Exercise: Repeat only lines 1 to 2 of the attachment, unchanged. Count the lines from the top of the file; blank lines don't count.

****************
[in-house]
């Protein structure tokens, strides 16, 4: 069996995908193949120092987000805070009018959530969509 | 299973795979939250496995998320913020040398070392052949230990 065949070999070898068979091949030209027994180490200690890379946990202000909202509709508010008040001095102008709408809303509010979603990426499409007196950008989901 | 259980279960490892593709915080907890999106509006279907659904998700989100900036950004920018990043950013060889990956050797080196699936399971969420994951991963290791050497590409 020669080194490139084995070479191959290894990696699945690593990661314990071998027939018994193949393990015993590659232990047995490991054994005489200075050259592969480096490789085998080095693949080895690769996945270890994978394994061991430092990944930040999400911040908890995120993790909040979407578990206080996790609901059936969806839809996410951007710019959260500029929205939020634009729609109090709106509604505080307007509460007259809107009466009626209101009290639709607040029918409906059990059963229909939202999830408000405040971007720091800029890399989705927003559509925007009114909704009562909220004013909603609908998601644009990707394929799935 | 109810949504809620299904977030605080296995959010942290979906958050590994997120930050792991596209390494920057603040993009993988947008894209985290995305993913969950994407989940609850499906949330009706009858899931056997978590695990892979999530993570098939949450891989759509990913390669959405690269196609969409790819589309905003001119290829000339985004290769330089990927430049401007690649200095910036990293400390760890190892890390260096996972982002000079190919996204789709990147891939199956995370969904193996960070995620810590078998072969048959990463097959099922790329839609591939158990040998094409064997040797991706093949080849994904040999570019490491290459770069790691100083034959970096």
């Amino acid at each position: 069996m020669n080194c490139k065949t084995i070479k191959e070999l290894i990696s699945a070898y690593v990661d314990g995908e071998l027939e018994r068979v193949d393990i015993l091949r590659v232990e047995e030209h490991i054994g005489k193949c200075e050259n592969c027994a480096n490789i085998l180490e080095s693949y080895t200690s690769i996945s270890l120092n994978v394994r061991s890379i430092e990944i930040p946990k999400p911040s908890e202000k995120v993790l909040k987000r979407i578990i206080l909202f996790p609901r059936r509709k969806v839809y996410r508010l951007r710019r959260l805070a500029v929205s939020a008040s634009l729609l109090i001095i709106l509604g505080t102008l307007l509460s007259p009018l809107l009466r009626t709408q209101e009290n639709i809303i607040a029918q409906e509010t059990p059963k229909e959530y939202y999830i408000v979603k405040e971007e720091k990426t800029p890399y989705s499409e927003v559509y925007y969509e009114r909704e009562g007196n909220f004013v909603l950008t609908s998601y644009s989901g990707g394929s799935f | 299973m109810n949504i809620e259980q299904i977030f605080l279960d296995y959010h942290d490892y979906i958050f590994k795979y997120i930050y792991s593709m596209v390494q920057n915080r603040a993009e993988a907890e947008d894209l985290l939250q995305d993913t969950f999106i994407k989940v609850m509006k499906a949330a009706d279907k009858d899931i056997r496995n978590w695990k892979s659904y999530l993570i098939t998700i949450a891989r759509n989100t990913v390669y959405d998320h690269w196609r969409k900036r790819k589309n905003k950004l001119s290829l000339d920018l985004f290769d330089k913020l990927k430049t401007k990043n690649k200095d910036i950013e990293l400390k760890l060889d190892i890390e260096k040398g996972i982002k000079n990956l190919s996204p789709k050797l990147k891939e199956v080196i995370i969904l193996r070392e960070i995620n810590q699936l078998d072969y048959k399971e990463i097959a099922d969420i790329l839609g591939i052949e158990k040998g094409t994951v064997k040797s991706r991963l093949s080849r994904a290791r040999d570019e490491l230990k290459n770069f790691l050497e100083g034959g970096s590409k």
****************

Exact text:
[in-house]
């Protein structure tokens, strides 16, 4: 069996995908193949120092987000805070009018959530969509 | 299973795979939250496995998320913020040398070392052949230990 065949070999070898068979091949030209027994180490200690890379946990202000909202509709508010008040001095102008709408809303509010979603990426499409007196950008989901 | 259980279960490892593709915080907890999106509006279907659904998700989100900036950004920018990043950013060889990956050797080196699936399971969420994951991963290791050497590409 020669080194490139084995070479191959290894990696699945690593990661314990071998027939018994193949393990015993590659232990047995490991054994005489200075050259592969480096490789085998080095693949080895690769996945270890994978394994061991430092990944930040999400911040908890995120993790909040979407578990206080996790609901059936969806839809996410951007710019959260500029929205939020634009729609109090709106509604505080307007509460007259809107009466009626209101009290639709607040029918409906059990059963229909939202999830408000405040971007720091800029890399989705927003559509925007009114909704009562909220004013909603609908998601644009990707394929799935 | 109810949504809620299904977030605080296995959010942290979906958050590994997120930050792991596209390494920057603040993009993988947008894209985290995305993913969950994407989940609850499906949330009706009858899931056997978590695990892979999530993570098939949450891989759509990913390669959405690269196609969409790819589309905003001119290829000339985004290769330089990927430049401007690649200095910036990293400390760890190892890390260096996972982002000079190919996204789709990147891939199956995370969904193996960070995620810590078998072969048959990463097959099922790329839609591939158990040998094409064997040797991706093949080849994904040999570019490491290459770069790691100083034959970096």